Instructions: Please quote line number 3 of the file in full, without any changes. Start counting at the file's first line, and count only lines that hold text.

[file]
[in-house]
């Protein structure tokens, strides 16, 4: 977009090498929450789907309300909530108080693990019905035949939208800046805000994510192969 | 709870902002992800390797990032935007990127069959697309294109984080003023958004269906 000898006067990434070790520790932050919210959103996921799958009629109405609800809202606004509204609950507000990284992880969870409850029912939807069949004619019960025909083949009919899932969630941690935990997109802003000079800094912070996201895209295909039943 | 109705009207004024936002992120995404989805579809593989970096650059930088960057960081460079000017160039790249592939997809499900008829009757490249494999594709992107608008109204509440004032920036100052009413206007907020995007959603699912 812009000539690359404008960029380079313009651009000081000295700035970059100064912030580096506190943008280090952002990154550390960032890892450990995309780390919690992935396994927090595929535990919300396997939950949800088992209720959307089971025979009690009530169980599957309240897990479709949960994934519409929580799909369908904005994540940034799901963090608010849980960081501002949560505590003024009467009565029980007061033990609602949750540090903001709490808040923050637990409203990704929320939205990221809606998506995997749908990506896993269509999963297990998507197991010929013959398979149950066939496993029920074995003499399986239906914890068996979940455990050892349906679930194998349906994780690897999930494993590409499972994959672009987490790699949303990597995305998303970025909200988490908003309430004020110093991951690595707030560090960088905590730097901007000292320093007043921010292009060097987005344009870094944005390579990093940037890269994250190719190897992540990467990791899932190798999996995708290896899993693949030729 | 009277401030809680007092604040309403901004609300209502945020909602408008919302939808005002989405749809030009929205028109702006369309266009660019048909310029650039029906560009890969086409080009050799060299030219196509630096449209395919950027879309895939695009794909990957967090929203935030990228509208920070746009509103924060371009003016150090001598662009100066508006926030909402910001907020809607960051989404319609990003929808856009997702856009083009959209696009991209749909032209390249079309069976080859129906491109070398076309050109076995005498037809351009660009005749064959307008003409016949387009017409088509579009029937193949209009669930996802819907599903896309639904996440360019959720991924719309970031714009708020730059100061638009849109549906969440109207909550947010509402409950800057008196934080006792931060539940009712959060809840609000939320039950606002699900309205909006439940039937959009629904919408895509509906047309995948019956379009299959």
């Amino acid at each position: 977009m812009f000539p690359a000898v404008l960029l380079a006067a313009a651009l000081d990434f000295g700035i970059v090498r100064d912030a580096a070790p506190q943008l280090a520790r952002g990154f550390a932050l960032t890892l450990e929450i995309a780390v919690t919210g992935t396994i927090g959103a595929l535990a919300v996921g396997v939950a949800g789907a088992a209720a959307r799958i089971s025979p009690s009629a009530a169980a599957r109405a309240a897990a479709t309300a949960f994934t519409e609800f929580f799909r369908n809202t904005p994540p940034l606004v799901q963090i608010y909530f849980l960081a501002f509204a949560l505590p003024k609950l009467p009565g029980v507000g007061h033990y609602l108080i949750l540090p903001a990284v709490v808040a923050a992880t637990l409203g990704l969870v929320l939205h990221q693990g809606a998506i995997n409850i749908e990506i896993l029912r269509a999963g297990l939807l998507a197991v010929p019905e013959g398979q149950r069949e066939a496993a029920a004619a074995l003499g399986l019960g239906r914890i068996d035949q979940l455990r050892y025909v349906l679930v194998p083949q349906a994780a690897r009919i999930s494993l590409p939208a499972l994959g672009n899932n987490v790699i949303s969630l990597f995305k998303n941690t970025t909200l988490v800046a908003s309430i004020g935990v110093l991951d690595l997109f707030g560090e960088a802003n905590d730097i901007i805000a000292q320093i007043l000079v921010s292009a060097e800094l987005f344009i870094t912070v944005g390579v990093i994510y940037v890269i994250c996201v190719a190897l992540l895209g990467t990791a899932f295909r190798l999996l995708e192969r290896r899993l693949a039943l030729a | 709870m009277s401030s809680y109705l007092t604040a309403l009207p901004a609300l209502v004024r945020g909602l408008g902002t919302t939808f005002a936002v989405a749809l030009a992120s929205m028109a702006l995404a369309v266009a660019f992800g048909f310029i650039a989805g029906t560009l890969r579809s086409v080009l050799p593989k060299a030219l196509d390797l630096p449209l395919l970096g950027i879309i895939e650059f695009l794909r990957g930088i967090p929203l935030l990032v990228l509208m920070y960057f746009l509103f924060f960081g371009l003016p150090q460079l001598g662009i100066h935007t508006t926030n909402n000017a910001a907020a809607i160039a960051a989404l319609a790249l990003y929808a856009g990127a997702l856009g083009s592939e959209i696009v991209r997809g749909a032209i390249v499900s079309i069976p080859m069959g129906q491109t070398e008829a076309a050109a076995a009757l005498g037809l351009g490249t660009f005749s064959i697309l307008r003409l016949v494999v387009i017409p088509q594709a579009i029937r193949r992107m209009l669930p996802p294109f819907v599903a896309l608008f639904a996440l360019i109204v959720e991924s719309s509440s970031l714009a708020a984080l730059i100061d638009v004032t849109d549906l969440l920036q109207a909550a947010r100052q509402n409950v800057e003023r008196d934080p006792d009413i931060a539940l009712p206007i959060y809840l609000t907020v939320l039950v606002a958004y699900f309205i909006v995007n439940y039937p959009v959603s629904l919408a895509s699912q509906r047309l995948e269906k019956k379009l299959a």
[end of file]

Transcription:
């Amino acid at each position: 977009m812009f000539p690359a000898v404008l960029l380079a006067a313009a651009l000081d990434f000295g700035i970059v090498r100064d912030a580096a070790p506190q943008l280090a520790r952002g990154f550390a932050l960032t890892l450990e929450i995309a780390v919690t919210g992935t396994i927090g959103a595929l535990a919300v996921g396997v939950a949800g789907a088992a209720a959307r799958i089971s025979p009690s009629a009530a169980a599957r109405a309240a897990a479709t309300a949960f994934t519409e609800f929580f799909r369908n809202t904005p994540p940034l606004v799901q963090i608010y909530f849980l960081a501002f509204a949560l505590p003024k609950l009467p009565g029980v507000g007061h033990y609602l108080i949750l540090p903001a990284v709490v808040a923050a992880t637990l409203g990704l969870v929320l939205h990221q693990g809606a998506i995997n409850i749908e990506i896993l029912r269509a999963g297990l939807l998507a197991v010929p019905e013959g398979q149950r069949e066939a496993a029920a004619a074995l003499g399986l019960g239906r914890i068996d035949q979940l455990r050892y025909v349906l679930v194998p083949q349906a994780a690897r009919i999930s494993l590409p939208a499972l994959g672009n899932n987490v790699i949303s969630l990597f995305k998303n941690t970025t909200l988490v800046a908003s309430i004020g935990v110093l991951d690595l997109f707030g560090e960088a802003n905590d730097i901007i805000a000292q320093i007043l000079v921010s292009a060097e800094l987005f344009i870094t912070v944005g390579v990093i994510y940037v890269i994250c996201v190719a190897l992540l895209g990467t990791a899932f295909r190798l999996l995708e192969r290896r899993l693949a039943l030729a | 709870m009277s401030s809680y109705l007092t604040a309403l009207p901004a609300l209502v004024r945020g909602l408008g902002t919302t939808f005002a936002v989405a749809l030009a992120s929205m028109a702006l995404a369309v266009a660019f992800g048909f310029i650039a989805g029906t560009l890969r579809s086409v080009l050799p593989k060299a030219l196509d390797l630096p449209l395919l970096g950027i879309i895939e650059f695009l794909r990957g930088i967090p929203l935030l990032v990228l509208m920070y960057f746009l509103f924060f960081g371009l003016p150090q460079l001598g662009i100066h935007t508006t926030n909402n000017a910001a907020a809607i160039a960051a989404l319609a790249l990003y929808a856009g990127a997702l856009g083009s592939e959209i696009v991209r997809g749909a032209i390249v499900s079309i069976p080859m069959g129906q491109t070398e008829a076309a050109a076995a009757l005498g037809l351009g490249t660009f005749s064959i697309l307008r003409l016949v494999v387009i017409p088509q594709a579009i029937r193949r992107m209009l669930p996802p294109f819907v599903a896309l608008f639904a996440l360019i109204v959720e991924s719309s509440s970031l714009a708020a984080l730059i100061d638009v004032t849109d549906l969440l920036q109207a909550a947010r100052q509402n409950v800057e003023r008196d934080p006792d009413i931060a539940l009712p206007i959060y809840l609000t907020v939320l039950v606002a958004y699900f309205i909006v995007n439940y039937p959009v959603s629904l919408a895509s699912q509906r047309l995948e269906k019956k379009l299959a």